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יהואש, (יהואש שלומה בלומגרדן)

Yehoash, pseudonym of Yehoash Solomon Bloomgarden (1872-1927), Yiddish poet and Bible translator. Yehoash was "generally recognized by those familiar with this literature [Yiddish], as its greatest living poet and one of its most skillful raconteurs", according to a New York Times book review in 1923. Born in Vierzbolavo, Lithuania (then part of the Russian Empire), he received a traditional yeshiva education but he came under the influence of the Haskala.
In 1890 he emigrated to the USA but made little headway with his writing until the early 1900s. His output included verse, translations, poetry, short stories, essays and fables in Yiddish and some articles in English. He started to translate the Bible into modern Yiddish – a work which was hailed as a contribution of national significance and perhaps the greatest masterpiece in the Yiddish language. His two volume edition of the Pentateuch became a standard work for Yiddish speaking homes. In 1911, together with Charles Spivak he prepared a Yiddish dictionary which defined about 4,000 Hebrew and Aramaic words used in Yiddish and which went through many editions as a basic reference book. His renderings in Yiddish of the books of Isaiah and Job were published in 1910

In January 1914, he left for Eretz Israel and lived for a short time in Rehovot. He mastered classical Arabic and translated portions of the Koran and Arabian tales into Yiddish. On his return to New York he wrote a three-volume work describing the trip and the country Fun New York biz Rekhovot und Tsurik ("From New York to Rehovot and Back," 1917-18). His description was later translated into English as The Feet of the Messenger.

Yehoash's own poetry was considered to be far ahead of his time. When the first edition of his Gezamelte Lider ("Collected Poems") appeared in 1907, he was widely hailed as a first-rank artist. His lyrics were reprinted in anthologies and school texts, and were translated into Russian, Dutch, Polish, Finnish, German, Spanish, English and Hebrew. An English translation, Poems of Yehoash, by Isidor Goldstick appeared in 1952 and a Hebrew version in1957. Two later volumes of lyrics (1919) and (1921) linked him with Inzikhism, the modernist trend of introspection in post-World War I Yiddish poetry. He retold in verse biblical and post-biblical legends, tales from medieval Jewish chronicles, Hasidic lore and even stories from the Talmud. Yehoash translated a number of world renowned books into Yiddish, including Longfellow's Hiawatha and the Rubaiyat of Omar Khayyam. At the time of his death, he was editor of The Day newspaper.
תאריך לידה:
1872
תאריך פטירה:
1927
מקום לידה:
ליטא
מקום פטירה:
ארה"ב ארצות הברית של אמריקה
סוג אישיות:
Poet
,
מתורגמן
מספר פריט:
159036
חובר ע"י חוקרים של אנו מוזיאון העם היהודי
מקומות קרובים:
פריטים קשורים:
במאגרי המידע הפתוחים
גניאולוגיה יהודית
שמות משפחה
קהילות יהודיות
תיעוד חזותי
מרכז המוזיקה היהודית
אישיות
אA
אA
אA
רוצה לעזור לנו לשפר את התוכן? אפשר לשלוח הצעות
יהואש, (יהואש שלומה בלומגרדן)
Yehoash, pseudonym of Yehoash Solomon Bloomgarden (1872-1927), Yiddish poet and Bible translator. Yehoash was "generally recognized by those familiar with this literature [Yiddish], as its greatest living poet and one of its most skillful raconteurs", according to a New York Times book review in 1923. Born in Vierzbolavo, Lithuania (then part of the Russian Empire), he received a traditional yeshiva education but he came under the influence of the Haskala.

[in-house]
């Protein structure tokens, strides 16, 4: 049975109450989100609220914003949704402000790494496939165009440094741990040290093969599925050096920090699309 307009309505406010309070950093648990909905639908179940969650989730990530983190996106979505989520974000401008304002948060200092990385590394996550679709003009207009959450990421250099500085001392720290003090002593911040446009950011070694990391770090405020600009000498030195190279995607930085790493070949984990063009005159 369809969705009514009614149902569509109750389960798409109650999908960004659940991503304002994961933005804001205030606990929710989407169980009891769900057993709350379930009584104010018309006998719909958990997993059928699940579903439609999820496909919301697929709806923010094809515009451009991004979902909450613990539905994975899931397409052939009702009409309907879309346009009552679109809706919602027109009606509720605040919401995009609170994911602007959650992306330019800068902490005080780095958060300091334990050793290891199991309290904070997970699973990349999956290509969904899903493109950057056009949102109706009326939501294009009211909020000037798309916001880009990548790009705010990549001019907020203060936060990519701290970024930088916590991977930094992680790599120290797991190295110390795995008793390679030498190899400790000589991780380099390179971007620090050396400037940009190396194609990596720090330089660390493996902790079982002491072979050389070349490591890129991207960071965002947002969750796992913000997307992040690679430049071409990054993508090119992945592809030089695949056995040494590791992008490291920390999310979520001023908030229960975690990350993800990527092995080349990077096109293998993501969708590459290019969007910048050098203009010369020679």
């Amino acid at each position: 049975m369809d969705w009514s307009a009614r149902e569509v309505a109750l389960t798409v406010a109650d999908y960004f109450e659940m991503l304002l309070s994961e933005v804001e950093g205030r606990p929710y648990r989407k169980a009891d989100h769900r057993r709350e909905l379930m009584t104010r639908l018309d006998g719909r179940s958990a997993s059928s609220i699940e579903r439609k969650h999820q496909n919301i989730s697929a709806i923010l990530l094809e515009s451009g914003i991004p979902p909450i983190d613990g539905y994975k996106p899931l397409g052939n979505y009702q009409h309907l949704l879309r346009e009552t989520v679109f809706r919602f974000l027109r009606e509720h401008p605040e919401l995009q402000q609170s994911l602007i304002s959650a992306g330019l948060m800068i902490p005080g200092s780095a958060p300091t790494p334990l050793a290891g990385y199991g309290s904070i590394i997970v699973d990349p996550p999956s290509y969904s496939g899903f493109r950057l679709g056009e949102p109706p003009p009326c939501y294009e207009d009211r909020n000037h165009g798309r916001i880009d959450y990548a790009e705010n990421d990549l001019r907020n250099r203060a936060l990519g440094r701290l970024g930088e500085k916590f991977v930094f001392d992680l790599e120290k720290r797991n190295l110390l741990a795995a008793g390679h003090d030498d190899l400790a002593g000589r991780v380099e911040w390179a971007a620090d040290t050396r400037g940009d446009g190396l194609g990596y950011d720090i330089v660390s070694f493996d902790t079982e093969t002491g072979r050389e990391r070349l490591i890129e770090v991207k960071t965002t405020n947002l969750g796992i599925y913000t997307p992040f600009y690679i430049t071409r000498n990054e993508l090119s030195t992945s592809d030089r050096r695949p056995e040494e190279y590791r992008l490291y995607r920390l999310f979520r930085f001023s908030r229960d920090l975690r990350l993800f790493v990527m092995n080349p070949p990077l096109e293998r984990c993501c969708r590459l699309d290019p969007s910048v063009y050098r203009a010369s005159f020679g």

In 1890 he emigrated to the USA but made little headway with his writing until the early 1900s. His output included verse, translations, poetry, short stories, essays and fables in Yiddish and some articles in English. He started to translate the Bible into modern Yiddish – a work which was hailed as a contribution of national significance and perhaps the greatest masterpiece in the Yiddish language. His two volume edition of the Pentateuch became a standard work for Yiddish speaking homes. In 1911, together with Charles Spivak he prepared a Yiddish dictionary which defined about 4,000 Hebrew and Aramaic words used in Yiddish and which went through many editions as a basic reference book. His renderings in Yiddish of the books of Isaiah and Job were published in 1910

In January 1914, he left for Eretz Israel and lived for a short time in Rehovot. He mastered classical Arabic and translated portions of the Koran and Arabian tales into Yiddish. On his return to New York he wrote a three-volume work describing the trip and the country Fun New York biz Rekhovot und Tsurik ("From New York to Rehovot and Back," 1917-18). His description was later translated into English as The Feet of the Messenger.

Yehoash's own poetry was considered to be far ahead of his time. When the first edition of his Gezamelte Lider ("Collected Poems") appeared in 1907, he was widely hailed as a first-rank artist. His lyrics were reprinted in anthologies and school texts, and were translated into Russian, Dutch, Polish, Finnish, German, Spanish, English and Hebrew. An English translation, Poems of Yehoash, by Isidor Goldstick appeared in 1952 and a Hebrew version in1957. Two later volumes of lyrics (1919) and (1921) linked him with Inzikhism, the modernist trend of introspection in post-World War I Yiddish poetry. He retold in verse biblical and post-biblical legends, tales from medieval Jewish chronicles, Hasidic lore and even stories from the Talmud. Yehoash translated a number of world renowned books into Yiddish, including Longfellow's Hiawatha and the Rubaiyat of Omar Khayyam. At the time of his death, he was editor of The Day newspaper.
חובר ע"י חוקרים של אנו מוזיאון העם היהודי